Russell Webster - Work with Offenders
Work with Offenders explores a new initiative recognising that limiting young people's use of social media will simply drive online activity underground
Social media plays a very central role in the lives of young people in the UK today. While it creates opportunities, this brave new world brings with it some very serious safeguarding challenges for professionals working with young people. Two years ago, the charity Catch22 published a report which examined the link between young people’s use of social media and youth violence.
That report identified a number of worrying trends:
No holds barred online: Hidden from adults, a virtual free-for-all space has emerged in which a small minority of young people share material that both displays and incites serious incidents of violence in real life.
Growing audience: Historically incidents of violence, disrespect, and provocation were typically confined to those present, as well as a single location and point in time. Now displays of violence and disrespect are captured via photographs and videos, and spread virally over multiple platforms.
Violent intent is the exception rather than the norm: The vast majority of young people do not want to live the violent and risky lifestyles that are glamourised across social media.
Drill music videos: Drill music videos explicitly taunt and provoke young people and groups from rival areas. A clear distinction must be made between the vast majority of music videos that simply provide a raw reflection of the realities of young people’s lives, and a much smaller number of videos that go well beyond this.
Exposure to ongoing online violence: Young people are exposed daily to social media content that displays or incites serious violence in real life. These include uploads of photos and videos of individuals and groups trespassing into areas associated with rival groups, and serious incidents of theft and violence perpetrated against young people.
Social pressures: Online material can threaten to undermine young people’s status and reputation, generating social pressures to retaliate in real life. Moreover, when young people witness displays of real life violence involving their friends and family, this can trigger significant levels of anxiety and trauma.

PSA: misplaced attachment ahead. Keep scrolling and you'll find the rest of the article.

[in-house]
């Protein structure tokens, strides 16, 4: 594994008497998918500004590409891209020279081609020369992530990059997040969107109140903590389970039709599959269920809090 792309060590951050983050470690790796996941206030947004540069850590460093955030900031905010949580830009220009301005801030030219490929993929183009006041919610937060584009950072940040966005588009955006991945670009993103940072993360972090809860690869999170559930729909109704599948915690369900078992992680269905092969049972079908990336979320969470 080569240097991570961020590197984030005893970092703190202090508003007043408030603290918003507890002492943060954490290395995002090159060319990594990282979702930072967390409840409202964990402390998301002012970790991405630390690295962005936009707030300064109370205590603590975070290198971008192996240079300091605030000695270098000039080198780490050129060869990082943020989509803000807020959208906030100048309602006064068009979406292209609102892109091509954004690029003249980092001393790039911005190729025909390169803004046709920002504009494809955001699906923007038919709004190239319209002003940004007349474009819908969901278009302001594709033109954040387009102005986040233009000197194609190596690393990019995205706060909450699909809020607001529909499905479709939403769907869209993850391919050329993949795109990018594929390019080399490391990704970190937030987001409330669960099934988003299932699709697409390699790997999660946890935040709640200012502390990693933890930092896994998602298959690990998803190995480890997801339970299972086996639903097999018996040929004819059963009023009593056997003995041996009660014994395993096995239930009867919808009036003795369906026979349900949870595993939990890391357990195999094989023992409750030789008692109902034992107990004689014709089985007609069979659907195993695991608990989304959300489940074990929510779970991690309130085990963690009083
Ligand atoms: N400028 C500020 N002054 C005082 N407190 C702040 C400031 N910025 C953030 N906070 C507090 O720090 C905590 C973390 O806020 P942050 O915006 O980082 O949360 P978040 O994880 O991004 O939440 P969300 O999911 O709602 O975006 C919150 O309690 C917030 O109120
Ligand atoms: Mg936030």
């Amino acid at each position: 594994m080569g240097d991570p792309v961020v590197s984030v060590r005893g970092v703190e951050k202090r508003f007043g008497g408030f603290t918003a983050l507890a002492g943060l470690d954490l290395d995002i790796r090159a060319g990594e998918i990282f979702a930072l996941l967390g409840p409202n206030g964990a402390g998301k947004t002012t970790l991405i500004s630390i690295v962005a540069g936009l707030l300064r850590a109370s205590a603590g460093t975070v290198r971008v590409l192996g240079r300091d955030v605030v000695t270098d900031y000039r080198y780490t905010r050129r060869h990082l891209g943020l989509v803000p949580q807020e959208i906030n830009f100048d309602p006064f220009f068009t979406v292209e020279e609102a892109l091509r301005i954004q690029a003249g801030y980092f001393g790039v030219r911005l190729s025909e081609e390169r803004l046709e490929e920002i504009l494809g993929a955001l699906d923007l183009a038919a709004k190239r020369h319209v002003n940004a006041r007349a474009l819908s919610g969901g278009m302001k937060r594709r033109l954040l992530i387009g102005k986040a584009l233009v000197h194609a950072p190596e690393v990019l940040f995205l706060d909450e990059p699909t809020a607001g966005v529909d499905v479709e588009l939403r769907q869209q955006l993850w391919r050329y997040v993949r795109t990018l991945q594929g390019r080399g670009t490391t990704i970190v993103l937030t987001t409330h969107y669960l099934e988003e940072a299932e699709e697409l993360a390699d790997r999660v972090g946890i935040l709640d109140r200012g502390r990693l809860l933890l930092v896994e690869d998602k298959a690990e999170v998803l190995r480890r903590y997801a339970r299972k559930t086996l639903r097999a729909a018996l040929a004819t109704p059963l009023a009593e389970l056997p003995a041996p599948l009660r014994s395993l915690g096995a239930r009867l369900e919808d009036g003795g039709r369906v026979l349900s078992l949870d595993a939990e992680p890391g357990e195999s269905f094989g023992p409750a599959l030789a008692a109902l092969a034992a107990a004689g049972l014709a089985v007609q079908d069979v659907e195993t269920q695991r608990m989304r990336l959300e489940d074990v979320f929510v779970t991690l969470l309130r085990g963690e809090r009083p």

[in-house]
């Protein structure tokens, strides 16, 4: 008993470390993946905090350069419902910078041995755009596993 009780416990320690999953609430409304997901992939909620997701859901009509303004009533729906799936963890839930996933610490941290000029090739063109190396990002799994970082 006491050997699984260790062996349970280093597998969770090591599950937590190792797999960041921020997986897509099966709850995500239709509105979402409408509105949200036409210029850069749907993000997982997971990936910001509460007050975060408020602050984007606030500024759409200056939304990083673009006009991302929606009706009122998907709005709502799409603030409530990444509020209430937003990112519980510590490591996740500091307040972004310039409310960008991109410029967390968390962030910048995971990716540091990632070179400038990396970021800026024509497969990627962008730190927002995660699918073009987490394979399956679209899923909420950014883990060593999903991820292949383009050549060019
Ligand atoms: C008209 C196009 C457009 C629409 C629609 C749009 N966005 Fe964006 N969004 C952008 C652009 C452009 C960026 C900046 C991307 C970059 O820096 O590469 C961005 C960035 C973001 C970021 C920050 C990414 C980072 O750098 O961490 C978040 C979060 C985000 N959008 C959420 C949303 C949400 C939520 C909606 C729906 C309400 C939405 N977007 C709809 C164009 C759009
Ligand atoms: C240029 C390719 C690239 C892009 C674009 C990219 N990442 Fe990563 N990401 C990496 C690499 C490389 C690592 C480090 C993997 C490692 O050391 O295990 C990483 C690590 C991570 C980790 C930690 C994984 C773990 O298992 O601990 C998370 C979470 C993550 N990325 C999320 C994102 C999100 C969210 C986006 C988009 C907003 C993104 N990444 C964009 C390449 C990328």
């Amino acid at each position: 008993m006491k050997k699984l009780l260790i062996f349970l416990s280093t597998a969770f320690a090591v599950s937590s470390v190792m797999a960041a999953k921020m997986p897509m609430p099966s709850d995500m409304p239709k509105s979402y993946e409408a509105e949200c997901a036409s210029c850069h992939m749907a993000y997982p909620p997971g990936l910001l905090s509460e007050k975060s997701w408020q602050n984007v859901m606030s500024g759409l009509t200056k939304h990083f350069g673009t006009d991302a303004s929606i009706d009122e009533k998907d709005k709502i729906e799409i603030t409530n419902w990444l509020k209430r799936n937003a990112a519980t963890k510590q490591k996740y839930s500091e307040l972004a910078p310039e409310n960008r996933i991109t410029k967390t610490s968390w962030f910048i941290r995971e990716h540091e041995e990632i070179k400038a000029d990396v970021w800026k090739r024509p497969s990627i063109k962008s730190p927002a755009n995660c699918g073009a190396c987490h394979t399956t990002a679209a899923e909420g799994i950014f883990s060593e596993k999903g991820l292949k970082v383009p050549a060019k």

Vulnerability of young women: Professionals and young people reported examples of girls being attacked by members of rival groups after appearing online. In addition, professionals described cases in which young women who commented on content uploaded to social media were subsequently groomed and pressured into risky activities such as holding and storing weapons or drugs.
Negative implications for education and employment: Tens of thousands of young people follow the social media accounts of people self identified as “gang members”. This continuous lens into a seemingly lucrative lifestyle can undermine the commitment of some young people to education and legitimate forms of employment.
Last month, Catch22 in partnership with Redthread, a youth work charity, launched a new service to tackle this problem.
The Social Switch Project has been designed to switch the story on how social media’s relationship to youth violence is understood, tackled and solved.
It is based on the knowledge that simply limiting young people’s use of social media will only drive their online activity behind closed doors, where it cannot be monitored or challenged. It is far more valuable to create the space for open and honest discussions between young people and those they trust.
The Social Switch Project is delivered in three strands:
Training frontline professionals who work with young people. By understanding how popular platforms operate, what the risks are, and why these creative platforms are so popular, frontline professionals will be able to productively talk about social media; they will be able to embrace the digital opportunities social media presents for young peoples’ futures.
Training young people to be future digital leaders. A three-week programme using experiential learning, live project briefs and networking opportunities will unlock young peoples’ existing skills and provide insight into the power of social media. A career coach will then work with young people to progress them into creative careers.
Providing grants and support for community projects across London.
The final strand of the programme recognises that there is already great work being done in the field of preventative youth violence. Individuals and grassroots organisations have the ideas to divert vulnerable young people from harm, but they often struggle to find funding that does not require lengthy applications or substantial reporting processes. The Social Switch Project is offering small grants to help launch these ideas or to scale up existing projects which offer young people positive activities and bring London’s communities together.
Readers can get involved by visiting thesocialswitchproject.org.uk to find out more on how to:
Support a young Londoner by offering two weeks’ work experience in a creative or digital team
Apply for a grant for your grassroots project
Sign up to training if you’re a frontline professional working with young people in London